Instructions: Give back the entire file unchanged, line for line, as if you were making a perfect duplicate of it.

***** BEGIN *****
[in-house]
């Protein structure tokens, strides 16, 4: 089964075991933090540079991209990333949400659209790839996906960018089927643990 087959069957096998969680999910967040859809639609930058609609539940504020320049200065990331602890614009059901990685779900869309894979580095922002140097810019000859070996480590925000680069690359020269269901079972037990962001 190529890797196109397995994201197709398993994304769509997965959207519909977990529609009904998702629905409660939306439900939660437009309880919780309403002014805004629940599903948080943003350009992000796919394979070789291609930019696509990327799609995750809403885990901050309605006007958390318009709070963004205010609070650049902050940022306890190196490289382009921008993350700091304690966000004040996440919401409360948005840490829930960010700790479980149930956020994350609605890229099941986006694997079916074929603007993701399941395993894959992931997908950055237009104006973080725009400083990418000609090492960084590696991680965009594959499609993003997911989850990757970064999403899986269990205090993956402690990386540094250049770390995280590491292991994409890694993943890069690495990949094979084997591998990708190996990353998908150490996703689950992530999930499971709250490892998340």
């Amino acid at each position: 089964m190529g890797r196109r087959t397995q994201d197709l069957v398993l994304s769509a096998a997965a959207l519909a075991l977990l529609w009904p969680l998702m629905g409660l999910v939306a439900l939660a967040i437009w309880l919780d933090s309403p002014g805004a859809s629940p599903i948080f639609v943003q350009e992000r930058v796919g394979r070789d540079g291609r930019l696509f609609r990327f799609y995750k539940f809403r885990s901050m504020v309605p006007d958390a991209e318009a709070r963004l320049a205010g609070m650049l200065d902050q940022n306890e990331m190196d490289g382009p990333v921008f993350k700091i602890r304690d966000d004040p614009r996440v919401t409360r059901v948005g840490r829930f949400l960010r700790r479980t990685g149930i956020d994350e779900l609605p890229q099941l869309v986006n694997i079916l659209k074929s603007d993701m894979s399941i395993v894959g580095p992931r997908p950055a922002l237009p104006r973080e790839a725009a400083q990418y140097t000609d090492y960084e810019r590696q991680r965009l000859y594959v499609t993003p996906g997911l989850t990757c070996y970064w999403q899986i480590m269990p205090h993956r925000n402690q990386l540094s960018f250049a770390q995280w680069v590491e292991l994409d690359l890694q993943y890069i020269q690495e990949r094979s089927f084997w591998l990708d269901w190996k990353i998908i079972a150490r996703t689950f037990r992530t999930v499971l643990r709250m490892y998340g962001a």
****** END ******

[in-house]
């Protein structure tokens, strides 16, 4: 089964075991933090540079991209990333949400659209790839996906960018089927643990 087959069957096998969680999910967040859809639609930058609609539940504020320049200065990331602890614009059901990685779900869309894979580095922002140097810019000859070996480590925000680069690359020269269901079972037990962001 190529890797196109397995994201197709398993994304769509997965959207519909977990529609009904998702629905409660939306439900939660437009309880919780309403002014805004629940599903948080943003350009992000796919394979070789291609930019696509990327799609995750809403885990901050309605006007958390318009709070963004205010609070650049902050940022306890190196490289382009921008993350700091304690966000004040996440919401409360948005840490829930960010700790479980149930956020994350609605890229099941986006694997079916074929603007993701399941395993894959992931997908950055237009104006973080725009400083990418000609090492960084590696991680965009594959499609993003997911989850990757970064999403899986269990205090993956402690990386540094250049770390995280590491292991994409890694993943890069690495990949094979084997591998990708190996990353998908150490996703689950992530999930499971709250490892998340």
């Amino acid at each position: 089964m190529g890797r196109r087959t397995q994201d197709l069957v398993l994304s769509a096998a997965a959207l519909a075991l977990l529609w009904p969680l998702m629905g409660l999910v939306a439900l939660a967040i437009w309880l919780d933090s309403p002014g805004a859809s629940p599903i948080f639609v943003q350009e992000r930058v796919g394979r070789d540079g291609r930019l696509f609609r990327f799609y995750k539940f809403r885990s901050m504020v309605p006007d958390a991209e318009a709070r963004l320049a205010g609070m650049l200065d902050q940022n306890e990331m190196d490289g382009p990333v921008f993350k700091i602890r304690d966000d004040p614009r996440v919401t409360r059901v948005g840490r829930f949400l960010r700790r479980t990685g149930i956020d994350e779900l609605p890229q099941l869309v986006n694997i079916l659209k074929s603007d993701m894979s399941i395993v894959g580095p992931r997908p950055a922002l237009p104006r973080e790839a725009a400083q990418y140097t000609d090492y960084e810019r590696q991680r965009l000859y594959v499609t993003p996906g997911l989850t990757c070996y970064w999403q899986i480590m269990p205090h993956r925000n402690q990386l540094s960018f250049a770390q995280w680069v590491e292991l994409d690359l890694q993943y890069i020269q690495e990949r094979s089927f084997w591998l990708d269901w190996k990353i998908i079972a150490r996703t689950f037990r992530t999930v499971l643990r709250m490892y998340g962001a």